Revisiting a Utopian City with Love and Anger


If the story of Walker and Maes is, as Kapur writes, inseparable from the longing and naivety of the 1960s, it is further entangled with the politics of Auroville, who plunged into an identity crisis after Anne’s death. 1973. Ideological fissures stretched all the way to the Supreme Court of India: did Auroville’s teachings constitute a religion, a sect, or a spirituality? What are the differences between the three?

However, for a book so meticulous about context, Kapur’s lack of interest in Auroville’s colonial heritage is surprising, and the way he describes the land itself – “a tabula rasa fit for the new world”, this is Tamil Nadu in tact – really mesmerized me. surprised. (For a comprehensive review of Auroville’s colonial roots – and indeed the idea of ​​utopia itself – see Jessica Namakkal.) “Disturbing Utopia” Released last month.)

A louder, more disturbing omission is Maes himself. It is not easy to trace the outlines of her faith, desires, personality, and it is impossible to reconcile her contradictions – is it she who allows young Auralice to be brought up by neighbors, but insists on spoon-feeding the girl into her youth? It is a sphinx reduced to the extraordinary truth of its beauty. Walker, on the other hand, not only left a cache of correspondence, but proved to be an unusually interesting writer. Some of the most vivid prose in the book can be found in his letters (extended quotations come with dangers). Kapur has flair—the story is intriguingly structured, and I consumed it with fiery intensity—but he has a deadly appeal to clichés. In this tale of “unfinished business” and “the wreckage of history”, people contain all the necessary heaps, where “the wolf is always at the door” and the seasons pass “in the belly of the beast” (in this case). , Harvard).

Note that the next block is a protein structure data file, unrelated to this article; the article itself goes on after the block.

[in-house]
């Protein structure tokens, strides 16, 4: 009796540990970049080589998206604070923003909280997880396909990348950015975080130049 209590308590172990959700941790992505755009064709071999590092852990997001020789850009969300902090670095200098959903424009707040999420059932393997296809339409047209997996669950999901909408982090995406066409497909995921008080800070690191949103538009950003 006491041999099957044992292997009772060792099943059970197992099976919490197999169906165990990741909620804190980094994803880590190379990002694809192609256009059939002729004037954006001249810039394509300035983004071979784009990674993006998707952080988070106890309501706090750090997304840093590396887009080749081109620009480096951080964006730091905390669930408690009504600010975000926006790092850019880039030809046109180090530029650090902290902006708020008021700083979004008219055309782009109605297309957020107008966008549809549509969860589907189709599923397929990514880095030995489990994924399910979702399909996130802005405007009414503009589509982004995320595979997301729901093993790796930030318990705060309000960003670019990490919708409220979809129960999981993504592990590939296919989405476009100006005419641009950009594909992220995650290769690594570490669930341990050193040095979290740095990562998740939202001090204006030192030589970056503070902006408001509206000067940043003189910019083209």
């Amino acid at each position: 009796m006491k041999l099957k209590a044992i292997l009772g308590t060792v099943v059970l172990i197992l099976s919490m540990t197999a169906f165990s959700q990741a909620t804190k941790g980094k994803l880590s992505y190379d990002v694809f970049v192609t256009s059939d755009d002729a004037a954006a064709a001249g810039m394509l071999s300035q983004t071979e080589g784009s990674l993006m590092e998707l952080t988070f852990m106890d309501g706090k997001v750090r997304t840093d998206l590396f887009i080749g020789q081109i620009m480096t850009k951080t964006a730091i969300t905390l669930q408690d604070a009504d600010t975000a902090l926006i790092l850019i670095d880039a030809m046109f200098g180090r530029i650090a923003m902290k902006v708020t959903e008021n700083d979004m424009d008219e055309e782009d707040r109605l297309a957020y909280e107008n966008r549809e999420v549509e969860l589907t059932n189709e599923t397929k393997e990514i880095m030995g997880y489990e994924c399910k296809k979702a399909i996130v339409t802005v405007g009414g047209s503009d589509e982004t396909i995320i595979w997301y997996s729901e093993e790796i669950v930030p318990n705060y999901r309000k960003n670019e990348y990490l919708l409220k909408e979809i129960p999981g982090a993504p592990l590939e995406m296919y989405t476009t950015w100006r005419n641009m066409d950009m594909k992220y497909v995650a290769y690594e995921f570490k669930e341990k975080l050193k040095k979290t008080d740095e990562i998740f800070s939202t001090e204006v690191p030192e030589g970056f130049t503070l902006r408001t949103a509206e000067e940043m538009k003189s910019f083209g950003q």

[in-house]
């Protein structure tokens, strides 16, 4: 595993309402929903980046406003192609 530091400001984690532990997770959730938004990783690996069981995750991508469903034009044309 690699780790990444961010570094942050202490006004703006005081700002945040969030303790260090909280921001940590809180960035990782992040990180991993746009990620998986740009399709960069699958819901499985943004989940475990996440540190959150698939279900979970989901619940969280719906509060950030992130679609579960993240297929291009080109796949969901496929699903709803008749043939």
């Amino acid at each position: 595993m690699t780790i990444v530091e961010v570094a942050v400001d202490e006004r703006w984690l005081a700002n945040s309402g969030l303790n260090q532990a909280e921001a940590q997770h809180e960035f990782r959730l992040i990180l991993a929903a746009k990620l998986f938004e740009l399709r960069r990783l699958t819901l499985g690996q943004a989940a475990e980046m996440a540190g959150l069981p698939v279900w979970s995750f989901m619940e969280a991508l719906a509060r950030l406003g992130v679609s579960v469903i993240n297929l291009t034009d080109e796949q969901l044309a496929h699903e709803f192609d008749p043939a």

If there is a mystery to be solved in this book, it is not what happened in the cabin in October 1986, when a man was dying and a woman was crying while watching him. It turns out that many people witnessed what happened; It was tragic and utterly unnecessary. The mystery lies in the origin and desire of this book, which, I think, is the reason for the decency in which Maes is concerned. This book has a real reader in mind: Auralice, who was raised in Auroville with a kind of respect and neglect that was not unusual in those days. He looked for food, and when the turmoil of his house became too much, he fled to the neighbors. Kapur, who lived with her, learned about the quality of her silences – “There are places we don’t go, things we don’t go – there are things we can’t talk about – there are things we can’t talk about,” he writes. “I think one of the reasons I wrote this book was to break down those walls.”

It achieves much more. This puts the past in a kind of balance: it shows how to keep one eye on it, all together, as a people and a place, with all its promises and corruptions. It’s a complex proposal, this book and a work of great love.


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